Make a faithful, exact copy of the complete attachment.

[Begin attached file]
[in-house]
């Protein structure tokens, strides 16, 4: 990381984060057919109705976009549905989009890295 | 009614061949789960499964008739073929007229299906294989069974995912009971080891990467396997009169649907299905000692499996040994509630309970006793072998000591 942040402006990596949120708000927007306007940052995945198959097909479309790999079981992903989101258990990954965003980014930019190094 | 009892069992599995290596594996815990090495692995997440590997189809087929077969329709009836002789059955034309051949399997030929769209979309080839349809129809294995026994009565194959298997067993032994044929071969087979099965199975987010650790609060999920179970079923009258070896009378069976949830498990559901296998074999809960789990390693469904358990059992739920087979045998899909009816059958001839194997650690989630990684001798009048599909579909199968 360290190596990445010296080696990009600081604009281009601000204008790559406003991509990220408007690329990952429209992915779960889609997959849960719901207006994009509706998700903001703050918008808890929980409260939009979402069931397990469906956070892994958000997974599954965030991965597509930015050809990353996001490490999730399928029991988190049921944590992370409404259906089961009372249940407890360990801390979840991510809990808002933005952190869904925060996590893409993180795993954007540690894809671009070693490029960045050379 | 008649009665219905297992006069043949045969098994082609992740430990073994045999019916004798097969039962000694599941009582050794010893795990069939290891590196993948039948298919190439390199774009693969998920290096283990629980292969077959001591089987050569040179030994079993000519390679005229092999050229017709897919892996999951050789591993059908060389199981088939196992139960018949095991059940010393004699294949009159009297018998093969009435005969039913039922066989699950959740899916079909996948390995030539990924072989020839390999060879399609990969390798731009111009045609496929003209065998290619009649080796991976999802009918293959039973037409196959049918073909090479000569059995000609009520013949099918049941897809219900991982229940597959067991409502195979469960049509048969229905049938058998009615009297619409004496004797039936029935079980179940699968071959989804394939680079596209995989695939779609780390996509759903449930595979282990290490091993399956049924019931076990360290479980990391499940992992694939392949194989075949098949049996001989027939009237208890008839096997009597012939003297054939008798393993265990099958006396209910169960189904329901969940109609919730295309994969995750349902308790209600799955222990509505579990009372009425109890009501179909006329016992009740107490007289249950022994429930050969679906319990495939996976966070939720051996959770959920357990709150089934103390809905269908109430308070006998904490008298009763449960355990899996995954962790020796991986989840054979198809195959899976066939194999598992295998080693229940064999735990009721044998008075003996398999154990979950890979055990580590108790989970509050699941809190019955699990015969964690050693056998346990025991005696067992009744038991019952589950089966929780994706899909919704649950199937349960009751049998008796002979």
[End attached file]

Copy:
[in-house]
């Protein structure tokens, strides 16, 4: 990381984060057919109705976009549905989009890295 | 009614061949789960499964008739073929007229299906294989069974995912009971080891990467396997009169649907299905000692499996040994509630309970006793072998000591 942040402006990596949120708000927007306007940052995945198959097909479309790999079981992903989101258990990954965003980014930019190094 | 009892069992599995290596594996815990090495692995997440590997189809087929077969329709009836002789059955034309051949399997030929769209979309080839349809129809294995026994009565194959298997067993032994044929071969087979099965199975987010650790609060999920179970079923009258070896009378069976949830498990559901296998074999809960789990390693469904358990059992739920087979045998899909009816059958001839194997650690989630990684001798009048599909579909199968 360290190596990445010296080696990009600081604009281009601000204008790559406003991509990220408007690329990952429209992915779960889609997959849960719901207006994009509706998700903001703050918008808890929980409260939009979402069931397990469906956070892994958000997974599954965030991965597509930015050809990353996001490490999730399928029991988190049921944590992370409404259906089961009372249940407890360990801390979840991510809990808002933005952190869904925060996590893409993180795993954007540690894809671009070693490029960045050379 | 008649009665219905297992006069043949045969098994082609992740430990073994045999019916004798097969039962000694599941009582050794010893795990069939290891590196993948039948298919190439390199774009693969998920290096283990629980292969077959001591089987050569040179030994079993000519390679005229092999050229017709897919892996999951050789591993059908060389199981088939196992139960018949095991059940010393004699294949009159009297018998093969009435005969039913039922066989699950959740899916079909996948390995030539990924072989020839390999060879399609990969390798731009111009045609496929003209065998290619009649080796991976999802009918293959039973037409196959049918073909090479000569059995000609009520013949099918049941897809219900991982229940597959067991409502195979469960049509048969229905049938058998009615009297619409004496004797039936029935079980179940699968071959989804394939680079596209995989695939779609780390996509759903449930595979282990290490091993399956049924019931076990360290479980990391499940992992694939392949194989075949098949049996001989027939009237208890008839096997009597012939003297054939008798393993265990099958006396209910169960189904329901969940109609919730295309994969995750349902308790209600799955222990509505579990009372009425109890009501179909006329016992009740107490007289249950022994429930050969679906319990495939996976966070939720051996959770959920357990709150089934103390809905269908109430308070006998904490008298009763449960355990899996995954962790020796991986989840054979198809195959899976066939194999598992295998080693229940064999735990009721044998008075003996398999154990979950890979055990580590108790989970509050699941809190019955699990015969964690050693056998346990025991005696067992009744038991019952589950089966929780994706899909919704649950199937349960009751049998008796002979």